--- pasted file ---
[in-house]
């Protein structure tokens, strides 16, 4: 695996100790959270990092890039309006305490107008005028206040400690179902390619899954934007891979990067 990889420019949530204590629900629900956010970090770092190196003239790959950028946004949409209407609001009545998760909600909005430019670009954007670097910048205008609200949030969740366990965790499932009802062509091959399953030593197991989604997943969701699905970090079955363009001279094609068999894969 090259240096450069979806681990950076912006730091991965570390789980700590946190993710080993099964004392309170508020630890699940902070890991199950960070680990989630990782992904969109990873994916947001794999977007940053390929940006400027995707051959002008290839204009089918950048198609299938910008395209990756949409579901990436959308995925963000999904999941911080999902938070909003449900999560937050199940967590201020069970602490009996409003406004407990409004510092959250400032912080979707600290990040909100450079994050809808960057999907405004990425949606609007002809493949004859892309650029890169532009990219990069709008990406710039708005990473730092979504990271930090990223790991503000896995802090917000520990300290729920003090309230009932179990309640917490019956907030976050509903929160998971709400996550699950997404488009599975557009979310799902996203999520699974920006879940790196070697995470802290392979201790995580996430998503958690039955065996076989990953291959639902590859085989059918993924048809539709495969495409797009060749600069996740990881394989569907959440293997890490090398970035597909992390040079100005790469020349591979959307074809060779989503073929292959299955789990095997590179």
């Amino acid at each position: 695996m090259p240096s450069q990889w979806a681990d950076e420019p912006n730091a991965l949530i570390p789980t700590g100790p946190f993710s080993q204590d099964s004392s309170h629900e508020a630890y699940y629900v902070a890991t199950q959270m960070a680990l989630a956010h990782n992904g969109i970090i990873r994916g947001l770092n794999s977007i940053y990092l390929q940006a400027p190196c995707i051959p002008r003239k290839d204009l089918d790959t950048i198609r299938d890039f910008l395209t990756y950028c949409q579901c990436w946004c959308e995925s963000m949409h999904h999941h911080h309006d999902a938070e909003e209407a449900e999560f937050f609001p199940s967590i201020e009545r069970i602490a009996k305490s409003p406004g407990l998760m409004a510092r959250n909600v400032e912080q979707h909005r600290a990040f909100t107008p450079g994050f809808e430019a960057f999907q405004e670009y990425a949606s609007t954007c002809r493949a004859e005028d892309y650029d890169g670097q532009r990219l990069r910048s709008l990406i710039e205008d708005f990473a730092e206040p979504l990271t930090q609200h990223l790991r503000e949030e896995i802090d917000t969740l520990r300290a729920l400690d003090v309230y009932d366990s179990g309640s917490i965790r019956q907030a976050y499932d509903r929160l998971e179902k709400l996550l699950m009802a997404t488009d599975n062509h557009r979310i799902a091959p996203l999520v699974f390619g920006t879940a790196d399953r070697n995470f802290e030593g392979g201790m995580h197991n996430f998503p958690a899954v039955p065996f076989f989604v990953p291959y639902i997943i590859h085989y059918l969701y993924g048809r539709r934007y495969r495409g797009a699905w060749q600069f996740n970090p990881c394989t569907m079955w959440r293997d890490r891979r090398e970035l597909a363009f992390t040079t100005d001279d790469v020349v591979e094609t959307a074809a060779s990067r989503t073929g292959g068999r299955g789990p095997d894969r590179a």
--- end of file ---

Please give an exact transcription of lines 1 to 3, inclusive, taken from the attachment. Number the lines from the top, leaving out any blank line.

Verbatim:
[in-house]
């Protein structure tokens, strides 16, 4: 695996100790959270990092890039309006305490107008005028206040400690179902390619899954934007891979990067 990889420019949530204590629900629900956010970090770092190196003239790959950028946004949409209407609001009545998760909600909005430019670009954007670097910048205008609200949030969740366990965790499932009802062509091959399953030593197991989604997943969701699905970090079955363009001279094609068999894969 090259240096450069979806681990950076912006730091991965570390789980700590946190993710080993099964004392309170508020630890699940902070890991199950960070680990989630990782992904969109990873994916947001794999977007940053390929940006400027995707051959002008290839204009089918950048198609299938910008395209990756949409579901990436959308995925963000999904999941911080999902938070909003449900999560937050199940967590201020069970602490009996409003406004407990409004510092959250400032912080979707600290990040909100450079994050809808960057999907405004990425949606609007002809493949004859892309650029890169532009990219990069709008990406710039708005990473730092979504990271930090990223790991503000896995802090917000520990300290729920003090309230009932179990309640917490019956907030976050509903929160998971709400996550699950997404488009599975557009979310799902996203999520699974920006879940790196070697995470802290392979201790995580996430998503958690039955065996076989990953291959639902590859085989059918993924048809539709495969495409797009060749600069996740990881394989569907959440293997890490090398970035597909992390040079100005790469020349591979959307074809060779989503073929292959299955789990095997590179």
């Amino acid at each position: 695996m090259p240096s450069q990889w979806a681990d950076e420019p912006n730091a991965l949530i570390p789980t700590g100790p946190f993710s080993q204590d099964s004392s309170h629900e508020a630890y699940y629900v902070a890991t199950q959270m960070a680990l989630a956010h990782n992904g969109i970090i990873r994916g947001l770092n794999s977007i940053y990092l390929q940006a400027p190196c995707i051959p002008r003239k290839d204009l089918d790959t950048i198609r299938d890039f910008l395209t990756y950028c949409q579901c990436w946004c959308e995925s963000m949409h999904h999941h911080h309006d999902a938070e909003e209407a449900e999560f937050f609001p199940s967590i201020e009545r069970i602490a009996k305490s409003p406004g407990l998760m409004a510092r959250n909600v400032e912080q979707h909005r600290a990040f909100t107008p450079g994050f809808e430019a960057f999907q405004e670009y990425a949606s609007t954007c002809r493949a004859e005028d892309y650029d890169g670097q532009r990219l990069r910048s709008l990406i710039e205008d708005f990473a730092e206040p979504l990271t930090q609200h990223l790991r503000e949030e896995i802090d917000t969740l520990r300290a729920l400690d003090v309230y009932d366990s179990g309640s917490i965790r019956q907030a976050y499932d509903r929160l998971e179902k709400l996550l699950m009802a997404t488009d599975n062509h557009r979310i799902a091959p996203l999520v699974f390619g920006t879940a790196d399953r070697n995470f802290e030593g392979g201790m995580h197991n996430f998503p958690a899954v039955p065996f076989f989604v990953p291959y639902i997943i590859h085989y059918l969701y993924g048809r539709r934007y495969r495409g797009a699905w060749q600069f996740n970090p990881c394989t569907m079955w959440r293997d890490r891979r090398e970035l597909a363009f992390t040079t100005d001279d790469v020349v591979e094609t959307a074809a060779s990067r989503t073929g292959g068999r299955g789990p095997d894969r590179a």